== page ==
Volunteer Spotlight: Patience Andersen Faulkner

A good neighbor reflects on the art of listening

Photo of Patience Andersen Faulkner
Patience Andersen Faulkner

Patience Andersen Faulkner creates beautiful beadwork, leatherwork, hand-knitted items, traditional drums, and baskets among other artistic endeavors.

But she is also a lifelong student of the art of conversation. Only a few minutes into a chat, and the listener feeling valued, respected, and entertained.

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Community Corner: Peer listeners build community resilience

Photo of Betsi Oliver, outreach coordinator.
Photo of Betsi Oliver
Betsi Oliver

By Betsi Oliver
Outreach Coordinator

After the Exxon Valdez oil spill, a Council project assessed the social impacts of the spill and developed resources that could be used by small communities to help with healing. An oil spill has complex and long-lasting impacts on the social and emotional health of a community, more than a natural disaster. Substance abuse, domestic violence, self-isolation, and suicide all increase as a result of stress that can be felt throughout a community. Activities that strengthen community connectedness help counteract these effects.

Mental health professionals today are making comparisons between the ongoing mental health impacts of disasters such as the BP Deepwater Horizon oil spill and those of COVID-19. Many of the elements that make an oil spill so challenging can also be applied to the current COVID-19 crisis, in particular the high levels of uncertainty about when the crisis will end, how long recovery will take, and whether individuals are doing the right thing in response. Like an oil spill, the pandemic will have long-lasting impacts on individual physical health, the economy, and communities’ social fabric. All of this has a cumulative impact on mental health.

After the Exxon Valdez oil spill, many people needed a friendly ear to listen to their struggles and stories with empathy. The Council sponsored creation of the Peer Listener Training, which empowers residents in our region to support each other through effective listening. In a disaster, mental health professionals are swamped and costly. In small communities, like many rural villages in Alaska, professional support may not be readily available. A neighbor who shares your culture, lifestyle, and experience may be more approachable than a professional counselor, especially for those who may not have a positive view of mental health counseling.

Trained peer listeners, unlike therapists or counselors, do not give advice and are not experts. Instead they actively listen and help their peers vent strong emotions, feel heard, and have their experiences normalized. A peer listener is connected to resources in the community and knows when to make referrals to professionals or other support systems.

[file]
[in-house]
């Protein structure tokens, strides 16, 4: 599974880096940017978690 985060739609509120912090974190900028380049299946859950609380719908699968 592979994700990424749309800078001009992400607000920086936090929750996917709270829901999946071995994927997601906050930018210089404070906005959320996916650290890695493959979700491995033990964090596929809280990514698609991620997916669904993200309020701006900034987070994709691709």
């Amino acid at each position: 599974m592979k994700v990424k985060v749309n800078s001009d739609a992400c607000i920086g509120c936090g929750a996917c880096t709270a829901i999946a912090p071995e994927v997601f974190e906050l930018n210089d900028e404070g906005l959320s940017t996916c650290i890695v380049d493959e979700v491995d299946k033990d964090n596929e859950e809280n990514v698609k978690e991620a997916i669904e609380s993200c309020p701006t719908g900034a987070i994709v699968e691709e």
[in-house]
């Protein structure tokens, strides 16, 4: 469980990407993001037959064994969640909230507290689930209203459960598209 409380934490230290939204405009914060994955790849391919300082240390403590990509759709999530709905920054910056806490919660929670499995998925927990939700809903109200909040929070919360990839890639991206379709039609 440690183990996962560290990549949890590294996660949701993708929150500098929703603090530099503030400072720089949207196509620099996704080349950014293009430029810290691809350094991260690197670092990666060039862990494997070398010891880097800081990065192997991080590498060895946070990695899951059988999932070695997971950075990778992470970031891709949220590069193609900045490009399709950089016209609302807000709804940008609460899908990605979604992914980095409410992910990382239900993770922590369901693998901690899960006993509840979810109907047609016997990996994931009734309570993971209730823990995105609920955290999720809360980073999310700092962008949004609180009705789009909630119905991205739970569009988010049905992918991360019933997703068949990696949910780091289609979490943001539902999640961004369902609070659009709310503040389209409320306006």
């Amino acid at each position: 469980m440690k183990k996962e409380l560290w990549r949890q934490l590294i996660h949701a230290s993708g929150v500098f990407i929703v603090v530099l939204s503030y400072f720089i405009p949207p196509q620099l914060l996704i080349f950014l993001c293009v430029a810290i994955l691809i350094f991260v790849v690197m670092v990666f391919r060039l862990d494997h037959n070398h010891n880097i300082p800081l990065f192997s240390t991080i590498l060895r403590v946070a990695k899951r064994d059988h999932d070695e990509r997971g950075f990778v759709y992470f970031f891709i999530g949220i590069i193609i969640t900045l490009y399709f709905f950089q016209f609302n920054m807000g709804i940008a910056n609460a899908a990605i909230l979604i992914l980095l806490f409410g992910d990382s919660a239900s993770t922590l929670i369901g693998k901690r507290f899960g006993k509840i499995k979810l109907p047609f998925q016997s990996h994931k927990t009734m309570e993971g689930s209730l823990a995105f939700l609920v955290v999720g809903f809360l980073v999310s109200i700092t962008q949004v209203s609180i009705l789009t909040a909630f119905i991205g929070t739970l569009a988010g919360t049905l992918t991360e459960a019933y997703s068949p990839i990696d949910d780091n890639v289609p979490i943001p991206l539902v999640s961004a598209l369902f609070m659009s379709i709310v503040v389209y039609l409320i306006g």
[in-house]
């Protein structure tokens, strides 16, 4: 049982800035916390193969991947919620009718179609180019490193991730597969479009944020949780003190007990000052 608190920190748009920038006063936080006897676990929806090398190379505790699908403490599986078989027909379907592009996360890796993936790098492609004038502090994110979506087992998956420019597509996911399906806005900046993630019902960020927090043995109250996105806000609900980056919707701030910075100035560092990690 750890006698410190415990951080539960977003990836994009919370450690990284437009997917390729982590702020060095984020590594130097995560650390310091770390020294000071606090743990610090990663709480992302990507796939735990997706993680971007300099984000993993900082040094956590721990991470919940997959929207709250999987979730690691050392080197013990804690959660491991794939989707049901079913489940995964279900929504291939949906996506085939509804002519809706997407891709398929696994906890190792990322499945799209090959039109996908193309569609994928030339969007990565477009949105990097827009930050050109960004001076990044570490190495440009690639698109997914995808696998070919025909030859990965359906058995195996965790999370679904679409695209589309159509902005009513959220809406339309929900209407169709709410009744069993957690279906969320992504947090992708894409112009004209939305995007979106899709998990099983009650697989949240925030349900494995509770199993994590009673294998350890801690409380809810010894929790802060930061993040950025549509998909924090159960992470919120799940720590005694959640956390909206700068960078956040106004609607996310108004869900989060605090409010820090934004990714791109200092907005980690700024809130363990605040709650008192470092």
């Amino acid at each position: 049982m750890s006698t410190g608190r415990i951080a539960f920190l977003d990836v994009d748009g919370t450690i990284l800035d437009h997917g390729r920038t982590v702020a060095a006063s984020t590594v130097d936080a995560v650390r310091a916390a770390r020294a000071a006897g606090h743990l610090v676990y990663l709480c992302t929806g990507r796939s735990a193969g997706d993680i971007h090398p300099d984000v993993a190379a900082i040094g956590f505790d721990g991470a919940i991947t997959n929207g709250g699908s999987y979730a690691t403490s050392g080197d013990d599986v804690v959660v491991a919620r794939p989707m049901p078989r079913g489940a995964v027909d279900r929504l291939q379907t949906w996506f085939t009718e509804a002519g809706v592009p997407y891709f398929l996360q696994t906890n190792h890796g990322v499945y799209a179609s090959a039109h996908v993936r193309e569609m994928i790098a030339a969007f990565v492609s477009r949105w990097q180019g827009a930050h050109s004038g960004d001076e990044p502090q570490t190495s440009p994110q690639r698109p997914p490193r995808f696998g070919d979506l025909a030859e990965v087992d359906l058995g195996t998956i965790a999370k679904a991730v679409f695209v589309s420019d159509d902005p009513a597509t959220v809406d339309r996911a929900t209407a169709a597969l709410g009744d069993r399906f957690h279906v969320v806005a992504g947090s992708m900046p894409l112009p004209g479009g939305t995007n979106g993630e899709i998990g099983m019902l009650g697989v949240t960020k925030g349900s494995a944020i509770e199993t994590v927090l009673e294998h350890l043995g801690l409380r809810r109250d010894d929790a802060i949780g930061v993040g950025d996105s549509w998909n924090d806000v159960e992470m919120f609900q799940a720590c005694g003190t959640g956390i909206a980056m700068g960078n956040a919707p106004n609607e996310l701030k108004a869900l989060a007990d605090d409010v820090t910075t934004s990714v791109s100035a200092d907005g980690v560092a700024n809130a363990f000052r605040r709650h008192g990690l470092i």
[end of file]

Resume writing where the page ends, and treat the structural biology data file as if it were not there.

The Council offers a “train the trainer” event every few years to individuals who are positioned to bring the training home to their community. Trained peer listeners increase the resilience of the Exxon Valdez oil spill region should another disaster threaten the fabric of life so deeply. One of the primary takeaways is that even a regular citizen, someone who is not a mental health expert, can make a big difference in their community. Checking in on neighbors, asking intentional questions about well-being, and listening with empathy make a big difference for connectedness and healing. These lessons apply broadly, to all disasters that impact our communities.

More: Peer listening program updated for COVID-19

Peer Listening: Building resilience in communities affected by human-caused disasters

Community Corner

By Lisa Matlock, Outreach Coordinator

Until 2010, the 1989 Exxon Valdez oil spill was the largest oil spill disaster in U.S. waters. That March, people around the world turned on the news to see our devastated wildlife and beaches. No one doubted that the environment of Prince William Sound and other downstream areas were hurt. What was not apparent to almost everyone was the short and long term damage to the people in the region’s communities.

Residents of Cordova attend the premier Peer Listener Training in Cordova in the early 2000s.

Technological disasters, such as an oil or chemical spill, a nuclear accident, or a large building fire or collapse, affect communities differently than natural disasters. A technological disaster is caused by humans, and there is a person or persons who can be blamed for the incident. Natural disasters have no one to blame. Natural disasters, such as floods, hurricanes, and earthquakes, can often be predicted and prepared for. Technological disasters are often unexpected.

After the Exxon Valdez spill, the council funded research on how technological disasters affect people living in the area compared to natural disasters.

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Peer Listener Trainer Workshop

The council is hosting a Peer Listener Trainer Workshop to train peer listener trainers in Alaska communities. This workshop is geared towards counselors, wellness coordinators, medical professionals, social service professionals, and other related fields.

Read more about the Peer Listener program: Coping with Technological Disasters

Workshop details

When? Thursday, September 29th and Friday, September 30th, 2016
Where? BP Energy Center at 900 E Benson Blvd., Anchorage, AK (MAP)
Presenter: Dr. Keith Nicholls of the Coastal Resource & Resiliency Center

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